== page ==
SEPTEMBER 26, 2012

30 Arizona high schools implementing Move On When Ready initiative

New performance-based model prepares students for college and careers
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Phoenix, Ariz. (StateNewsWire) – Thirty Arizona high schools are implementing Move On When Ready, a performance-based education model to prepare students for college and career readiness, during the 2012-2013 school year. The number of participating schools has more than doubled since the initiative was launched in fall 2011.

The majority of schools, all participating voluntarily, are implementing a "whole school" Move On When Ready model which commits them to providing the high expectations performance-based educational system to all their students regardless of prior academic achievement.

The model is based on more than 20 years of research on the education systems of countries that consistently outperform the United States in student achievement. In a departure from tradition, in which students advance based on "seat time" or how much time they spend in a classroom, it offers students the opportunity to advance based on their mastery of the curriculum.

According to Dr. Sybil Francis, executive director of the Center for The Future of Arizona and leader of the Move On When Ready initiative, Move On When Ready personalizes the education experience for students, allowing them to move at their own pace while at the same time supporting all students in preparing for success in post-secondary education.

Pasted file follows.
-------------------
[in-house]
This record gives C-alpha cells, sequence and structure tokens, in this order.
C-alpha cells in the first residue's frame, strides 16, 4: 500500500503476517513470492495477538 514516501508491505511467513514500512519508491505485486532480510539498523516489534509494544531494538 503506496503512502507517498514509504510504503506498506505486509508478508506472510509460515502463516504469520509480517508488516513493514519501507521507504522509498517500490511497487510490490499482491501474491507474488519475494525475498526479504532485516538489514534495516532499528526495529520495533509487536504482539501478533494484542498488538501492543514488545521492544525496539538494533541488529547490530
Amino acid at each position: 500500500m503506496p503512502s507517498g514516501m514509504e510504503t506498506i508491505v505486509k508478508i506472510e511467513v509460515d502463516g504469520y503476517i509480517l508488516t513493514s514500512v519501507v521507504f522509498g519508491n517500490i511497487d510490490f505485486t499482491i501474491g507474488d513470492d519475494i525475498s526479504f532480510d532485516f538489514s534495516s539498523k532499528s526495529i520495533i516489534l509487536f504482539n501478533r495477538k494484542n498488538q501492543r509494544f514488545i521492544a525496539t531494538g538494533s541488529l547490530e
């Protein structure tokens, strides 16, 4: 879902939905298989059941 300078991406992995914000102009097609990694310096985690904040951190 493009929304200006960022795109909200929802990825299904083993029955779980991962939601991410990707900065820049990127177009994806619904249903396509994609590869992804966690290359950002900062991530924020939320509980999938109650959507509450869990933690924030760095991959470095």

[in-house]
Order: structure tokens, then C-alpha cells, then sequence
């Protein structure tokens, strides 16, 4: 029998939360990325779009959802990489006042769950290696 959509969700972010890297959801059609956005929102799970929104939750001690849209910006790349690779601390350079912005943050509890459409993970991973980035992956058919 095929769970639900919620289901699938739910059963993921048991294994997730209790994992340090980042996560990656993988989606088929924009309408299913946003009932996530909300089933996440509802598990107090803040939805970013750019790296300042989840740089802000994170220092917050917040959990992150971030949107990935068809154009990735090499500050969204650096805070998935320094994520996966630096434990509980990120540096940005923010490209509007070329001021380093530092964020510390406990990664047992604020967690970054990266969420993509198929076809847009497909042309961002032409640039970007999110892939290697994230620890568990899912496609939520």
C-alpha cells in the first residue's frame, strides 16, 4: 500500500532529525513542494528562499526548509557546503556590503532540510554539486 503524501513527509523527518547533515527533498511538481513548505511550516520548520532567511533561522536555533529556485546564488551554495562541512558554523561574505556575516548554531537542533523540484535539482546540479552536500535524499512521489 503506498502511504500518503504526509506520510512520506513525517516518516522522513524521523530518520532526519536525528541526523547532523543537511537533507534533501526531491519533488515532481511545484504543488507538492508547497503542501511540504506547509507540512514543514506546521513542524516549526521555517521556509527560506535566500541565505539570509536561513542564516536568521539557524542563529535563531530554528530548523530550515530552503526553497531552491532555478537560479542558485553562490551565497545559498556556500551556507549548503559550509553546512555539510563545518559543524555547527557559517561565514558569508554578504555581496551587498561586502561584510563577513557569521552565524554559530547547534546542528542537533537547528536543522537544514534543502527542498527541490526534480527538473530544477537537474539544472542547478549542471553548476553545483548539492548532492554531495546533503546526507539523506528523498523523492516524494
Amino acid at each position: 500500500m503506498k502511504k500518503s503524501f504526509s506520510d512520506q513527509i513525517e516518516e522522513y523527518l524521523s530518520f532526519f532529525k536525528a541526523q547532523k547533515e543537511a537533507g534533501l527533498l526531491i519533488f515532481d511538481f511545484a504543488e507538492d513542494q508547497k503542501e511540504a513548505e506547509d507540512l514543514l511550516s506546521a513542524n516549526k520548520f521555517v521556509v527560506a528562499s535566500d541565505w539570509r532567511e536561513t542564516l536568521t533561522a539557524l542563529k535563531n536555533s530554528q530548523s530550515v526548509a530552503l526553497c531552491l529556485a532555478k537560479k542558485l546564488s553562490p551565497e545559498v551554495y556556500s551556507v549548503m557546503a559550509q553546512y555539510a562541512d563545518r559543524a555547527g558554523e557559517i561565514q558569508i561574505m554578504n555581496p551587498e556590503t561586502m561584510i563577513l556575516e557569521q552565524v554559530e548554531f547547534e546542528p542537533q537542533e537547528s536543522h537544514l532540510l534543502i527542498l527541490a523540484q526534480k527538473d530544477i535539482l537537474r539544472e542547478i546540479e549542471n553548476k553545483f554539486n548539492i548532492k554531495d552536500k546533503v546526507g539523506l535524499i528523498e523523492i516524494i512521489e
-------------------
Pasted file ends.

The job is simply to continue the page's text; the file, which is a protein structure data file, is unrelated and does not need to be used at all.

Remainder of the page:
"Move On When Ready was created in response to K-12 readiness issues facing Arizona's students and the reality that students need an education beyond high school to succeed in today's global economy," she said.

"The majority of students who enter college have to take remedial courses – courses that don't count for credit. Move On When Ready was developed with all students in mind to let them know what is required for them to be successful in their education beyond high school, and to provide a way for them to get there with less concern about how long it takes."

Arizona leads the nation in pioneering this innovative model of high school education. It is the first and only state to have enacted legislation enabling schools to offer a performance-based diploma – the Grand Canyon Diploma. Arizona has by far the greatest number of students and schools committed to this performance-based model of education than any other state.

To qualify for a Grand Canyon Diploma, students must perform at a college-ready level on one of two sets of internationally benchmarked exams provided by Cambridge International Board Examinations or ACT Quality Core. "By contrast, more than half of today's high school graduates require remediation in math or English courses when they reach college," Francis said.

Move On When Ready's curriculum, instruction and assessment systems are in alignment with the new Arizona Common Core State Standards, putting schools in the statewide lead in implementing the new standards and positioning students to be competitive in the global job market.